Governor declares new state of emergency

July 1, 2009 6:58:10 PM PDT
It is official; California cannot pay its bills and therefore will start issuing IOUson Thursday. Governor Arnold Schwarzenegger, R-Calif., issued a state of emergency and says he's fed up with legislatures, but it is state workers that will feel the pain right away.

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Because of the missed budget deadline, the budget deficit is now bigger and much harder to solve. Clearly, there are more painful days ahead.

Without a budget revision in place, Gov. Schwarzenegger followed through on a threat and ordered state workers to take a third unpaid furlough day every month. Not only are public employees mad, they're nervous about surviving on 14 percent less in pay.

"My husband's an unemployed union carpenter; my nephew is an unemployed union carpenter with three children. So, I am the only working member in my house right now," says Gayle Woebcke, a state worker from Sonoma.

Because the legislature failed to send him budget revisions that should have been enacted by midnight, Governor Schwarzenegger says he has to take drastic steps to make keep the state from going insolvent, like cut payroll.

He also declared a fiscal emergency, forcing lawmakers to act within 45 days or else they can't adjourn and he told them he would not sign any new laws until the deficit is fixed.

"California needed the legislature to act boldly and with conviction. Their response was not a solution to California's budget problem but an invitation to actually a bigger financial crisis," says Gov. Schwarzenegger.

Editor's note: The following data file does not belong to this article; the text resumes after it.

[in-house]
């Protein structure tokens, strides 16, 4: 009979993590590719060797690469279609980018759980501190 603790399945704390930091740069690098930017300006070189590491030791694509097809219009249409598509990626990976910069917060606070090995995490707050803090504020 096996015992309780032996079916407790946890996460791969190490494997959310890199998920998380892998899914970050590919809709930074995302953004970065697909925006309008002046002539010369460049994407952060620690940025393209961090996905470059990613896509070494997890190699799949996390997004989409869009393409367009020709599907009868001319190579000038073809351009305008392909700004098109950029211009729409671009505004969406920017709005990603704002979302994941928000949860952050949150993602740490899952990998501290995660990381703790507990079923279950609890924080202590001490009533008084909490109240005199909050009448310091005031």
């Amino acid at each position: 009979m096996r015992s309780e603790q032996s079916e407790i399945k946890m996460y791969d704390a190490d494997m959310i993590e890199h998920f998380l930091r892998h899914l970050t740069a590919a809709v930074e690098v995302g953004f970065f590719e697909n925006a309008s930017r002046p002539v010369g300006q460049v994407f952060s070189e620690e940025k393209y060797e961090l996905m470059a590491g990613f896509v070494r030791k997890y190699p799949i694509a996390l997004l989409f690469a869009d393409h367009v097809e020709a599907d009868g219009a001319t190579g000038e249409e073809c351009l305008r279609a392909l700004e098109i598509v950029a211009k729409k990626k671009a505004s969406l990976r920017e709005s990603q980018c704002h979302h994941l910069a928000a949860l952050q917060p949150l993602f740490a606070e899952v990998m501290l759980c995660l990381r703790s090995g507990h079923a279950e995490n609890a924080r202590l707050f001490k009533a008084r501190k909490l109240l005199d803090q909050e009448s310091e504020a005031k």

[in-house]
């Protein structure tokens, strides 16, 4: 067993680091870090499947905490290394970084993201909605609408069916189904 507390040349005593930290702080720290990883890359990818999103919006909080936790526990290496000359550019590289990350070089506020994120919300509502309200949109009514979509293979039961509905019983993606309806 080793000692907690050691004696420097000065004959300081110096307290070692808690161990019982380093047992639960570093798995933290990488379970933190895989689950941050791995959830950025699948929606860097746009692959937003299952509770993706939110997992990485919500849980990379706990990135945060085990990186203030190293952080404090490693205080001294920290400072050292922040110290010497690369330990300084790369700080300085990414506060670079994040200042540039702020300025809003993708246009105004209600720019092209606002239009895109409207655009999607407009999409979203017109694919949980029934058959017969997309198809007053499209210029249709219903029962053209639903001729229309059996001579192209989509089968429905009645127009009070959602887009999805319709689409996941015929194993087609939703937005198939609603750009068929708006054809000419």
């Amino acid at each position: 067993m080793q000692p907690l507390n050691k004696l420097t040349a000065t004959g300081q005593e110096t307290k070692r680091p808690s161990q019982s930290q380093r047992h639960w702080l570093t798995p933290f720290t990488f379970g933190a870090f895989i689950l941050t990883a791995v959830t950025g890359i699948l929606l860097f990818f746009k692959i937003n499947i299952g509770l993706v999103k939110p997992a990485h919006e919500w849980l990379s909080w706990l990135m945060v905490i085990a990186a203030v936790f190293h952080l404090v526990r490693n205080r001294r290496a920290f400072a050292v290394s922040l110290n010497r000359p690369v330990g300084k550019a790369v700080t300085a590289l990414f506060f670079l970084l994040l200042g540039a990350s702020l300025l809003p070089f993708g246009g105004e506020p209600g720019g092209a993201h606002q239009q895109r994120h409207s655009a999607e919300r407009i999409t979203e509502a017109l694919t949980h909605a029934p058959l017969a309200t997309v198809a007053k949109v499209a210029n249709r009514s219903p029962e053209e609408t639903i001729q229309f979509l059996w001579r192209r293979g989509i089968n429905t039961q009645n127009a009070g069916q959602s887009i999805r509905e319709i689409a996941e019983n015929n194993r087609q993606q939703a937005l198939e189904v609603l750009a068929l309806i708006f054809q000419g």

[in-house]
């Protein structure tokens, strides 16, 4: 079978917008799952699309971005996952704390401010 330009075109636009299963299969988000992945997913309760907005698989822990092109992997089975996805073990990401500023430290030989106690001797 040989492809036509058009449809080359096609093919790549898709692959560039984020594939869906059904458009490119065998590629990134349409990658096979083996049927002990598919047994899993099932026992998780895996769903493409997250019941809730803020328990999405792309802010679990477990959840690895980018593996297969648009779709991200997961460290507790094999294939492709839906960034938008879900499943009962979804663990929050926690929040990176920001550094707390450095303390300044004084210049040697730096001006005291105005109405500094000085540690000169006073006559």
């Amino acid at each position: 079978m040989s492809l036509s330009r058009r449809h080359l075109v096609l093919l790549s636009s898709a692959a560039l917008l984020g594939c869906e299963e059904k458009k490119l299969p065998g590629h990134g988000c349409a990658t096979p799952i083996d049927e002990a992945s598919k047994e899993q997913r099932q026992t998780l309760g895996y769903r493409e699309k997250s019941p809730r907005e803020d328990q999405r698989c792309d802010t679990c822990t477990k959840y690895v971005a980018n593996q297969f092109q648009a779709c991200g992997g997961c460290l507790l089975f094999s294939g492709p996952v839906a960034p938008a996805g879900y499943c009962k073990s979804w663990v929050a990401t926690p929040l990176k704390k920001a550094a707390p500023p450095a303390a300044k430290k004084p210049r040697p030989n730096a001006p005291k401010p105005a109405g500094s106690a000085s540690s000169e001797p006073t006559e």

The Governor even ridiculed lawmakers for discussing issues not related to the budget mess.

"In the midst of a budget crisis, they're debating about cow tails," says Gov. Schwarzenegger.

Unbelievably, making it illegal to cut off a cow's tail is what the Agricultural Committee was discussing when ABC7 dropped by.

The missed deadline makes it almost certain the state will not be able to pay its July bills and that IOUs will go out Thursday. Assembly Republicans are fast-tracking a proposal that would make it possible for Californians to pay almost any state fee or tax with an IOU.

"Every Californian that receives an IOU will be able to use that IOU to pay the fees at the DMV and personal taxes to the state. If they have kids in the U.C. or state system, they'll be able to pay tuition with it," says Assembly member Joel Anderson, R-La Mesa.

The IOUs would be cashable in October with interest. The governor is calling on banks to take them and so far only one Sacramento credit union has said it would.

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